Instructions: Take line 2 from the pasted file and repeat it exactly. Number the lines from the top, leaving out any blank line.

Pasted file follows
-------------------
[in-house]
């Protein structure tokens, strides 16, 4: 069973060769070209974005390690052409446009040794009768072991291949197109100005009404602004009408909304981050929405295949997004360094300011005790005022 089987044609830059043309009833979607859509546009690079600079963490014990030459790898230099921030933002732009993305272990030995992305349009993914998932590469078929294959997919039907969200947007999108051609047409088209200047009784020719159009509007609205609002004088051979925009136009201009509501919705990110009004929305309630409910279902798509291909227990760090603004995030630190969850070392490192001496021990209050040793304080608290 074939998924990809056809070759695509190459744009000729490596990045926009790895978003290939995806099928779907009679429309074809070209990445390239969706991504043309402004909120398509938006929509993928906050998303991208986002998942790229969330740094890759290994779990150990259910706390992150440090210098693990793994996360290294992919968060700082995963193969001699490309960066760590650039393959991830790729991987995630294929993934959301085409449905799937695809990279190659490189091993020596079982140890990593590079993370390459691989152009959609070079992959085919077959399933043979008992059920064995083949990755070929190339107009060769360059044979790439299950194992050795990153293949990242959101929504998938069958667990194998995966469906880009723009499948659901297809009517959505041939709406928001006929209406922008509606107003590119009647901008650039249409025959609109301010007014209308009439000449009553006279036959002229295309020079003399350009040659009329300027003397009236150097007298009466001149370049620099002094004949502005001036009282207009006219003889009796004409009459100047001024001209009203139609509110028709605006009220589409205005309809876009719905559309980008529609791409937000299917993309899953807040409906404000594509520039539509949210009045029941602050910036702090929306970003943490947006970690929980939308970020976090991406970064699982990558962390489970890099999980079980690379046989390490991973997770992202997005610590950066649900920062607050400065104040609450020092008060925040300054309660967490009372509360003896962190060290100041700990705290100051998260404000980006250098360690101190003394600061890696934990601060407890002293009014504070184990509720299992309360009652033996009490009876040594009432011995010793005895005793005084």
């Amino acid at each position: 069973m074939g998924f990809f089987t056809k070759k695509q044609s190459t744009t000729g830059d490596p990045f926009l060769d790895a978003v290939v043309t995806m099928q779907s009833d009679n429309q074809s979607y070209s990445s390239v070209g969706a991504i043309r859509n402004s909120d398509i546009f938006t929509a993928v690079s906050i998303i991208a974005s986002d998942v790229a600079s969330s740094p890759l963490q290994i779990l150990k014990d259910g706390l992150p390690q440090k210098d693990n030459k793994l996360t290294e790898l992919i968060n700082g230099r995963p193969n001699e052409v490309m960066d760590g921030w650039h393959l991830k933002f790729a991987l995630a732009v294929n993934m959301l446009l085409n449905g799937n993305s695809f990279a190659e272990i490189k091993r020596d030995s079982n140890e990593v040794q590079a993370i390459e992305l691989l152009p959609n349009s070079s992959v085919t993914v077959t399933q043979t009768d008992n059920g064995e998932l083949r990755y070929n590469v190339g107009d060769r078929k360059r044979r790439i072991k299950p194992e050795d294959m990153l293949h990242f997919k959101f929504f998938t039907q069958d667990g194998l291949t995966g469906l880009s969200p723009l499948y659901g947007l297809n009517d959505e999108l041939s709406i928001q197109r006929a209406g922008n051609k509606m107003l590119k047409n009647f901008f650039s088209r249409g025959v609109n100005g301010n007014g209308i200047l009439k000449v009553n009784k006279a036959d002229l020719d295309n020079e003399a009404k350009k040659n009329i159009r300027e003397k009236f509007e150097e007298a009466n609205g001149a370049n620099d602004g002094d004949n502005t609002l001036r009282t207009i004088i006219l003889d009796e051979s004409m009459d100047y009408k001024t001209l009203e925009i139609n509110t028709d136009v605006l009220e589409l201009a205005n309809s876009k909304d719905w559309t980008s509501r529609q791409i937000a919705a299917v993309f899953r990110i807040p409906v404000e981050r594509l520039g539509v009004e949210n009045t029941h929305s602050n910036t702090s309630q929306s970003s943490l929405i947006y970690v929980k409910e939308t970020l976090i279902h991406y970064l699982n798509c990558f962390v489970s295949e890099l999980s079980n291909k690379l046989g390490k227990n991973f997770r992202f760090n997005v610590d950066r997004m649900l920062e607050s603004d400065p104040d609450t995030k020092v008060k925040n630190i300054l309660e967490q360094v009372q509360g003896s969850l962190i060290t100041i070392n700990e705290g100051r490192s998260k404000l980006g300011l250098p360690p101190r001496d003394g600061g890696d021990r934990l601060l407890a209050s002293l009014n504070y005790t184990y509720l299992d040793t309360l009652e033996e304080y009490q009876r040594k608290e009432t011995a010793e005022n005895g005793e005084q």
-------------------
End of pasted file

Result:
């Protein structure tokens, strides 16, 4: 069973060769070209974005390690052409446009040794009768072991291949197109100005009404602004009408909304981050929405295949997004360094300011005790005022 089987044609830059043309009833979607859509546009690079600079963490014990030459790898230099921030933002732009993305272990030995992305349009993914998932590469078929294959997919039907969200947007999108051609047409088209200047009784020719159009509007609205609002004088051979925009136009201009509501919705990110009004929305309630409910279902798509291909227990760090603004995030630190969850070392490192001496021990209050040793304080608290 074939998924990809056809070759695509190459744009000729490596990045926009790895978003290939995806099928779907009679429309074809070209990445390239969706991504043309402004909120398509938006929509993928906050998303991208986002998942790229969330740094890759290994779990150990259910706390992150440090210098693990793994996360290294992919968060700082995963193969001699490309960066760590650039393959991830790729991987995630294929993934959301085409449905799937695809990279190659490189091993020596079982140890990593590079993370390459691989152009959609070079992959085919077959399933043979008992059920064995083949990755070929190339107009060769360059044979790439299950194992050795990153293949990242959101929504998938069958667990194998995966469906880009723009499948659901297809009517959505041939709406928001006929209406922008509606107003590119009647901008650039249409025959609109301010007014209308009439000449009553006279036959002229295309020079003399350009040659009329300027003397009236150097007298009466001149370049620099002094004949502005001036009282207009006219003889009796004409009459100047001024001209009203139609509110028709605006009220589409205005309809876009719905559309980008529609791409937000299917993309899953807040409906404000594509520039539509949210009045029941602050910036702090929306970003943490947006970690929980939308970020976090991406970064699982990558962390489970890099999980079980690379046989390490991973997770992202997005610590950066649900920062607050400065104040609450020092008060925040300054309660967490009372509360003896962190060290100041700990705290100051998260404000980006250098360690101190003394600061890696934990601060407890002293009014504070184990509720299992309360009652033996009490009876040594009432011995010793005895005793005084």